It was 10 years ago today that the smoking ban forever changed New York City nightlife, irrevocably killing the possibility of finding old-world romance by spotting an attractive stranger through a smoke-filled bar and coaxing them to a more private setting where you could both get out of your stinking smoke-infused clothes.
The Bloomberg administration celebrated this day with a cheery press release, touting statistics that include the prevention of roughly 10,000 premature smoking-related deaths, and a 6.7 percent decrease in New York City smokers between 2002 and 2011. In recent news, Bloomberg is currently trying to pass legislation that would keep cigarettes tucked safely out of sight and ensure that no package of cigarettes should ever be sold for less than $10.50.
But there's still at least one bar in the city where a person can light up without fear of Nanny Bloomberg slapping the thing right out of your mouth: Circa Tabac, a sultry SoHo jazz lounge that owner Lee Ringelheim said remains a smoking stronghold thanks to a legislative loophole.
According to Ringelheim, the bar, which opened in 1998 at 32 Watts Street, was given an exemption on the basis that 10 percent or more of its sales were comprised of tobacco or tobacco related products as of 2001. Though the law—known officially as the Smoke Free Air Act—did not go into effect until 2003, "tobacco bars" that existed prior to December 31, 2001, were pardoned—just as long as they ensured that that 10 percent tobacco quota was met.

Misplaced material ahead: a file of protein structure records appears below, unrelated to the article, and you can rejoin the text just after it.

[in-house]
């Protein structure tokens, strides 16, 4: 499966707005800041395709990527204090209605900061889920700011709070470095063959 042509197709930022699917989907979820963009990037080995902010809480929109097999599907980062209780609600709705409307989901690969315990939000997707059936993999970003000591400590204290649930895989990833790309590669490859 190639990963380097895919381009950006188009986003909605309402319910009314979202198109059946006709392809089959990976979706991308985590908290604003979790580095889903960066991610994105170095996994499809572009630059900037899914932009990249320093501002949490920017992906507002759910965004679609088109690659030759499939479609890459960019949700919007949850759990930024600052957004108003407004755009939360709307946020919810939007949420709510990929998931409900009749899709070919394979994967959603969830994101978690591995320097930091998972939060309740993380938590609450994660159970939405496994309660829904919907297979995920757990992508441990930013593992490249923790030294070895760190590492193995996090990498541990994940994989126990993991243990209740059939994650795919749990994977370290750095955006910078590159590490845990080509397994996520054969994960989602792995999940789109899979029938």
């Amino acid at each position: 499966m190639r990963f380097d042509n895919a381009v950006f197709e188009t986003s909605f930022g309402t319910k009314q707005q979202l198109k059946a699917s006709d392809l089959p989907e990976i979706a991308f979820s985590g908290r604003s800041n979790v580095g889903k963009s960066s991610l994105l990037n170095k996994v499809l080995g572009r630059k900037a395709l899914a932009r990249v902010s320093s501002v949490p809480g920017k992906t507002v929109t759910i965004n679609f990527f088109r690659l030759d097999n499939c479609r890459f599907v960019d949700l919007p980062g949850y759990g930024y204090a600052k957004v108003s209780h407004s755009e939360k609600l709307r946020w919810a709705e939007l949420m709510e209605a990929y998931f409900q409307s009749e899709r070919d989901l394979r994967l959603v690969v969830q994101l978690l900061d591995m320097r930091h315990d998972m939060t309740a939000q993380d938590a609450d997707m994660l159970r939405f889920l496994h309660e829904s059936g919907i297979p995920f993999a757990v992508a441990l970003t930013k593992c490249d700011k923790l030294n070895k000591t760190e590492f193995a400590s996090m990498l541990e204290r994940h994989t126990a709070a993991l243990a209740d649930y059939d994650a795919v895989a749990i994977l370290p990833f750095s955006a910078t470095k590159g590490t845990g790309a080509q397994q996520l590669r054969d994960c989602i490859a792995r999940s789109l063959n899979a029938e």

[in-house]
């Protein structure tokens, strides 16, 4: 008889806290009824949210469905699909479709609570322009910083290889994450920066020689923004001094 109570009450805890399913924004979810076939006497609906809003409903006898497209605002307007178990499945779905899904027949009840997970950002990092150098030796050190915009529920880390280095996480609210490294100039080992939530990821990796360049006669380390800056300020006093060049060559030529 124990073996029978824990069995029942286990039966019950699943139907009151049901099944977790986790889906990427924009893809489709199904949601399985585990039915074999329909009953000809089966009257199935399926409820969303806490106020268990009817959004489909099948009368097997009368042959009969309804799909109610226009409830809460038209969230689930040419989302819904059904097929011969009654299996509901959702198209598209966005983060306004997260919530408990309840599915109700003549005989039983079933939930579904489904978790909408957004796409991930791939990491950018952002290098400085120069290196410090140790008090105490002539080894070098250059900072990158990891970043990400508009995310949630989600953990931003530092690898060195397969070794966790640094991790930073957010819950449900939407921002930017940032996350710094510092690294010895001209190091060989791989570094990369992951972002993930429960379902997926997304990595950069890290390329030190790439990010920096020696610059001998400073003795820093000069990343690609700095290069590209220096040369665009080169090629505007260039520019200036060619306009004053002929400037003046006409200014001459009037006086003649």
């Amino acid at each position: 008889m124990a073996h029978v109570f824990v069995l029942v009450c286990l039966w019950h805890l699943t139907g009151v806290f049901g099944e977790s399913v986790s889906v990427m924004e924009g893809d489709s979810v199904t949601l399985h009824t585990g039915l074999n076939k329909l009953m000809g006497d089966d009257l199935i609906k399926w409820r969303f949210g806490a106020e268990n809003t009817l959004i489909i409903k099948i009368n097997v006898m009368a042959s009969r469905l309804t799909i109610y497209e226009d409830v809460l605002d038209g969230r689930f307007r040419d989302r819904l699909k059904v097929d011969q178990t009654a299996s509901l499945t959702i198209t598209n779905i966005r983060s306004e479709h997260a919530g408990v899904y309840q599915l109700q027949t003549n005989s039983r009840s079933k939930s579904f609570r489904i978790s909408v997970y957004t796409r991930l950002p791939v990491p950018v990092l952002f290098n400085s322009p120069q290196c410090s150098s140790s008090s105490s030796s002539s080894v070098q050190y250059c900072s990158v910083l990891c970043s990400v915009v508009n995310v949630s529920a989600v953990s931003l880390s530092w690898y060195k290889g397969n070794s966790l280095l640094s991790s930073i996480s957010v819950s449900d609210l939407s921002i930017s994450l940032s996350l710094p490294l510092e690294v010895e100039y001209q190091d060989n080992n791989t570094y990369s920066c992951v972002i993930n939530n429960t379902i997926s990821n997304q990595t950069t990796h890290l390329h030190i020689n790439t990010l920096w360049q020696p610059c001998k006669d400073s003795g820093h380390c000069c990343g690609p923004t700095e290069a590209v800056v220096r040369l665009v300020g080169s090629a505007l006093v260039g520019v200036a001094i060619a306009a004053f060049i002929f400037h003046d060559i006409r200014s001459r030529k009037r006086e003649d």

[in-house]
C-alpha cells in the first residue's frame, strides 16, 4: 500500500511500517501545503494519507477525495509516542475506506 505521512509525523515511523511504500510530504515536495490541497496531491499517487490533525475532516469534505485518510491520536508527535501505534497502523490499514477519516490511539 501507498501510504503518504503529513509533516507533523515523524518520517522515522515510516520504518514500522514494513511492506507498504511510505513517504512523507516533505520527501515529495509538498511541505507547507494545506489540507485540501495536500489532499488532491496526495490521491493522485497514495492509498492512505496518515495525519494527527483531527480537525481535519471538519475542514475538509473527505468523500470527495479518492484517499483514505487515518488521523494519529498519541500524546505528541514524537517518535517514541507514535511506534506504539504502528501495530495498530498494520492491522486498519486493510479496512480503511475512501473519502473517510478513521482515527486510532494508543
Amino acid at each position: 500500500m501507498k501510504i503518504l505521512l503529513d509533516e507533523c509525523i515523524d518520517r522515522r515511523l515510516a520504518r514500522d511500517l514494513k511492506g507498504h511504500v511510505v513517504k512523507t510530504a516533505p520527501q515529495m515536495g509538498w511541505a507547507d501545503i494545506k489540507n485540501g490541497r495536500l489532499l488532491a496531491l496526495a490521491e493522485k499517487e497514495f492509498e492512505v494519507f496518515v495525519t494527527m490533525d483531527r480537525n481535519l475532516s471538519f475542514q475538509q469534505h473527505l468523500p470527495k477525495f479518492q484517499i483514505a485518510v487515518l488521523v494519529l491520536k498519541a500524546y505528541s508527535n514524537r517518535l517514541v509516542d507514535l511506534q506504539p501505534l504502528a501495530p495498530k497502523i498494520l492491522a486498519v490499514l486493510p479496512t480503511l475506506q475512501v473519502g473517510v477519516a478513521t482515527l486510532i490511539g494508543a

A provision mandating a minimum sale of tobacco seems strange coming from an administration that loathes cigarettes so thoroughly that it managed to ban them outside. But Ringelheim said the law was a blessing for his bar, saying that "the world's first cigarette lounge"—a 1920s art deco-themed parlor that featuring low lights and sultry jazz music—wasn't exactly an instant hit.
"It was kinda a failure until the law happened," he admitted.
Ringelheim said he hasn't had any trouble meeting the requirement on tobacco sales.The place is just as popular with desperate smokers as it is with discerning cigar aficionados, who frequent Circa Tabac to sample its considerable selection. He added that he needs to sell around 40 or 50 drinks for every cigar, which has not been a problem.
Patrons are allowed to bring their own smokes, though Ringelheim does charge a $5 cutting fee for cigars. He sells all brands and types of cigarette (including Treasurers, which at $40 a pack are among the most costly in the world), but the privilege of not leaving the bar stool to make a mood-breaking run to the bodega comes with a cost: Even the cheapest pack will still set you back $15.
Ringelheim said that despite powerful ventilators and oft-open windows, Circa Tabac is not for everyone. "We do lose a lot of corporate parties, because if just one person doesn’t smoke they won't come here," he said. Still, he feels the occasional loss is nothing compared to the service the lounge provides to the city's smokers. "Ten years later, there's still a little pocket of old New York that’s still here."